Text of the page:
Never mind the self-propelled cannon in a turret, mounted on all-terrian tracks that is the chief weapon in many of the world’s standing armies, nor even the metal or plastic storage vessels built to contain various types of liquid.
In rural Texas, parts of Oklahoma and a few other regions, a "tank" is a man-made pond with an earthen dam to store water for livestock use, home water supply and recreation.
Down here there is little standing water and subterranean aquifers are not present everywhere.
"Sometimes it rains and sometimes it doesn't," is an old homily that is only broken by the occasional torrential rain that fills the creek beds and makes the rivers run bank to bank over what was previously nothing more than parched sand.
Tanks are a partial answer to that infrequency problem we have with rain.
I don’t know when the first tank was dug or why the heck it got named a "tank." But the first ones were painstakingly dug by horse and mule teams which could only move several hundred pounds of dirt at a time.
They simply chose a wash or dry creek bed and piled dirt into a dam and trapped water behind the dam. Soil science was in its infancy but it was soon noticed that some dams held and some didn’t, due to the nature of the soil from which the dam was made. Clay soils made the best dams.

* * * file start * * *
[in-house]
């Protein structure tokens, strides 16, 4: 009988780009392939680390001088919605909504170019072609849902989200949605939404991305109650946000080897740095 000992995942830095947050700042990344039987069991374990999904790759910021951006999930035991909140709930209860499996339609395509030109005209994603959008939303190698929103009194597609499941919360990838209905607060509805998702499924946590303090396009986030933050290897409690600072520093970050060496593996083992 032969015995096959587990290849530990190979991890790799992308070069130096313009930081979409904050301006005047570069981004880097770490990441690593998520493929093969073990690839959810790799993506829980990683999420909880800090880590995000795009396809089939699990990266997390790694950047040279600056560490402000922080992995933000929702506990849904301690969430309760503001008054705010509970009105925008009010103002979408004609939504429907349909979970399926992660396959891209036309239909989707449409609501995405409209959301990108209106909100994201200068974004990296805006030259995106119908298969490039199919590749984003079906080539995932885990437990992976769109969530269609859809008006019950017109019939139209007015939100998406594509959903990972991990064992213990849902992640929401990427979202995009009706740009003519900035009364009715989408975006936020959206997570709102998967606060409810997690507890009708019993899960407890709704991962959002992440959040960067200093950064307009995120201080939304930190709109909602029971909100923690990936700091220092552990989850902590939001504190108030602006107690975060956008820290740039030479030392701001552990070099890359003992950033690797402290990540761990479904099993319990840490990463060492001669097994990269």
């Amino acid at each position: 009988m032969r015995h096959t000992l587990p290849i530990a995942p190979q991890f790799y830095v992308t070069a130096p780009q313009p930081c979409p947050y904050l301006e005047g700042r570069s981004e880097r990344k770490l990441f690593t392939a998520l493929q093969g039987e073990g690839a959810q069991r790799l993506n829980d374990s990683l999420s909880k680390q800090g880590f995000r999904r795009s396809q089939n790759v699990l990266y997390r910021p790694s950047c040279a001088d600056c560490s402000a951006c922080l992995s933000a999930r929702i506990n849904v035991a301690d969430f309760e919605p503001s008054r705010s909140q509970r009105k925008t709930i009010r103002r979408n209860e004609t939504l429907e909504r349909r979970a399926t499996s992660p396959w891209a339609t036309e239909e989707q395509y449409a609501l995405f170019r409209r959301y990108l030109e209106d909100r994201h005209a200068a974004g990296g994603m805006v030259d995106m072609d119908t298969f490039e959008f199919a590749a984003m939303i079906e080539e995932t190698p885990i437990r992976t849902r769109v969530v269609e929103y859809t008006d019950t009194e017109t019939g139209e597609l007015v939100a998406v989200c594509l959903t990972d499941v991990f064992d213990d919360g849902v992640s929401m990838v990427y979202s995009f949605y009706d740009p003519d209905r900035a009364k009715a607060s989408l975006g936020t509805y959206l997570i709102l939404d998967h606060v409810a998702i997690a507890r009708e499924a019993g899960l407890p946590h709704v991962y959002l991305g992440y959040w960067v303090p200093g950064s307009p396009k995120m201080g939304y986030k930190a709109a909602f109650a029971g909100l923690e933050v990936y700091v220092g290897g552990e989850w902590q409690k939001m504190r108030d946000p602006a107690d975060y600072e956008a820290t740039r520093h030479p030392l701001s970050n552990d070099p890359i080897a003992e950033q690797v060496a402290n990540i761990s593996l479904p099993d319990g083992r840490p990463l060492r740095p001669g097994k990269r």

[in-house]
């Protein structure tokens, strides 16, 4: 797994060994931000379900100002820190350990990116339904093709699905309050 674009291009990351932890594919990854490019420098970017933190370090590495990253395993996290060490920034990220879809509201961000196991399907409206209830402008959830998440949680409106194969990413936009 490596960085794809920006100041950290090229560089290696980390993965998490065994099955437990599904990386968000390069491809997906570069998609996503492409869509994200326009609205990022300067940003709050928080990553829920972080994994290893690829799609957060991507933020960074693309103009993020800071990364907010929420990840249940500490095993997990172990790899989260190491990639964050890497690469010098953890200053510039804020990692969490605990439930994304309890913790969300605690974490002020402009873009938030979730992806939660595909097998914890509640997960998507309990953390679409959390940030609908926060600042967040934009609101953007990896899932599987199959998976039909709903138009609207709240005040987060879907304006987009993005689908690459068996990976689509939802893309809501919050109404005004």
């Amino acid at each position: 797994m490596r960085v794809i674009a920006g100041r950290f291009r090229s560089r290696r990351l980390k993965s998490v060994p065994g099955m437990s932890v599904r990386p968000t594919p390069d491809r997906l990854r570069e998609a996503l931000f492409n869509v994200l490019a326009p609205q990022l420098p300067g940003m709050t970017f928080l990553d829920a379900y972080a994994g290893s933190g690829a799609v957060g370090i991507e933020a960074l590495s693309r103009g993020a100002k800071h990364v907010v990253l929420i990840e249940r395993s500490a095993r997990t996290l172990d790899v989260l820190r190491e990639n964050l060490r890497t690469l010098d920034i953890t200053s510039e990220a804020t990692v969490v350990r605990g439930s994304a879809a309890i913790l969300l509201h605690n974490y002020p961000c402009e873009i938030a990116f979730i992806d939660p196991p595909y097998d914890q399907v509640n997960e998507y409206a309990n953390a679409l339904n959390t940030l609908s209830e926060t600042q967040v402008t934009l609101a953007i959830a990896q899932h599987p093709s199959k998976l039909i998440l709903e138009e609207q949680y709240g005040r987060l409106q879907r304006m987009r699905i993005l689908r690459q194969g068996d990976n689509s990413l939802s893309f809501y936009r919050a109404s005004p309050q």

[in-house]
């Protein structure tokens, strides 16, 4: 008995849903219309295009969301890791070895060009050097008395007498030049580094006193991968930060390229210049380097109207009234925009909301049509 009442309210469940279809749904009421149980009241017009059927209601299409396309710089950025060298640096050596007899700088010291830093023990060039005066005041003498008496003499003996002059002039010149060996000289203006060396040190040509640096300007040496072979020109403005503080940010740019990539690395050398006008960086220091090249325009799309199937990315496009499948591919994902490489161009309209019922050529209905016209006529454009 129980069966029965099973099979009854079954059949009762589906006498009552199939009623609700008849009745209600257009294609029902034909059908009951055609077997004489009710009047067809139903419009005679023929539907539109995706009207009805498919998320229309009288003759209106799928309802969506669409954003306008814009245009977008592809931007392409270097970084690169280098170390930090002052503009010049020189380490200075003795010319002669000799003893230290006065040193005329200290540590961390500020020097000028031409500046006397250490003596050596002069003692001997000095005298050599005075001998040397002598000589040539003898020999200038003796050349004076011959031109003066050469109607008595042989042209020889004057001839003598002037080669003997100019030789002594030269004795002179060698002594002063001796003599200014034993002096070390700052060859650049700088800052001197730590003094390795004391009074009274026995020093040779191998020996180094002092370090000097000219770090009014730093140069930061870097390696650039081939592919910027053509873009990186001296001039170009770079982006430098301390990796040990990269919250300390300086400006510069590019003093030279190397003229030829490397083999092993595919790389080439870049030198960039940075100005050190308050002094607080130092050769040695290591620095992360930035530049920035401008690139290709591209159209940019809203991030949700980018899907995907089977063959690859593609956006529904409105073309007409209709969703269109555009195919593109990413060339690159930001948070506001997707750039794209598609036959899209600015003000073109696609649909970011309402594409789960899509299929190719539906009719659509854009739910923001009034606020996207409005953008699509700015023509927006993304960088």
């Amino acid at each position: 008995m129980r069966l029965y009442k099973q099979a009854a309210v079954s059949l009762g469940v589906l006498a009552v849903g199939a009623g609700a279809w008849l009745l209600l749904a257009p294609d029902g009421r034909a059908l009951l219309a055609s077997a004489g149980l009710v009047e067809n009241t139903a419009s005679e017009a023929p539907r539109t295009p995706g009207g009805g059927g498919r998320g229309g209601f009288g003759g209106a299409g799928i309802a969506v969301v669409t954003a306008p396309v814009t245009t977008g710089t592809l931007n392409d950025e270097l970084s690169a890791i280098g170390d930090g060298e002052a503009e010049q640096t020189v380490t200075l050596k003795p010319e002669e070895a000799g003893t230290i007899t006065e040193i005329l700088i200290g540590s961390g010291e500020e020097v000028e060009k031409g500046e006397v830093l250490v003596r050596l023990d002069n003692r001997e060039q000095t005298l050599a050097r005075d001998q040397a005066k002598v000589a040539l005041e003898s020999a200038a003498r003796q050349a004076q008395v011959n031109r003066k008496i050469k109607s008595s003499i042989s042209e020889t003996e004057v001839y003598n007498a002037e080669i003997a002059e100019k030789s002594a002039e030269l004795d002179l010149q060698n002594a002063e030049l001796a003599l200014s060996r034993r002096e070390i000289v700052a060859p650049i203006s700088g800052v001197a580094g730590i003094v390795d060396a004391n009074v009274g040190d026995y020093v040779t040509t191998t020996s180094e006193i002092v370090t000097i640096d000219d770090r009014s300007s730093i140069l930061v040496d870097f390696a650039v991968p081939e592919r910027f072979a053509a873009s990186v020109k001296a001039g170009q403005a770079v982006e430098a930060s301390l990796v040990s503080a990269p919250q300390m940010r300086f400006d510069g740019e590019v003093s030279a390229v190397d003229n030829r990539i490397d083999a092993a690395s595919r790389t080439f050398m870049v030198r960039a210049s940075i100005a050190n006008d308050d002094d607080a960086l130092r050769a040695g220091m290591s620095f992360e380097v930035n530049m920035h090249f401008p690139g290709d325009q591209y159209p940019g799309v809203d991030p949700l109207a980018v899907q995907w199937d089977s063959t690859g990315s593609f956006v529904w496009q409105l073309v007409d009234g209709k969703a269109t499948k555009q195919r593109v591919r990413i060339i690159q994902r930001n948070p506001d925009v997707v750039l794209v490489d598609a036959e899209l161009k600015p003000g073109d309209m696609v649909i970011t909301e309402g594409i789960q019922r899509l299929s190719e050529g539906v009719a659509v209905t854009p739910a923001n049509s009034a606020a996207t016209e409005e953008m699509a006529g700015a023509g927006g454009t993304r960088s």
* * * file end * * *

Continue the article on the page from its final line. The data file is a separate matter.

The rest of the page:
Later 20th century technology with its bulldozers, scrapers and transits enabled tank building to dig deeper and pile dirt higher until some property owners had mini reservoirs on their property, to the point of hindering water flow downstream.
Nowadays one cannot divert the flow by building tank dams that impede the natural flow of water. A deep hole is dug, and the dam has no role in diverting natural flow. The overflow or spillway is designed so that once the tank is full the excess water returns to its natural and original stream bed.
Besides their utilitarian properties of storing stock water, tanks have other functions. Many West Texas kids learn how to swim in them, learning to coexist with the turtles, snakes and frogs that also call their sometimes murky waters home.
Some of us learned it was best to leave encounters with these crawling neighbors out of conversations with our mothers.
Also, tanks could be stocked with fish and many a dry-lander has caught record-sized fish out of tanks.
So when we speak of tanks we are visioning a cool wet refuge in a parched land -- for cow and man alike.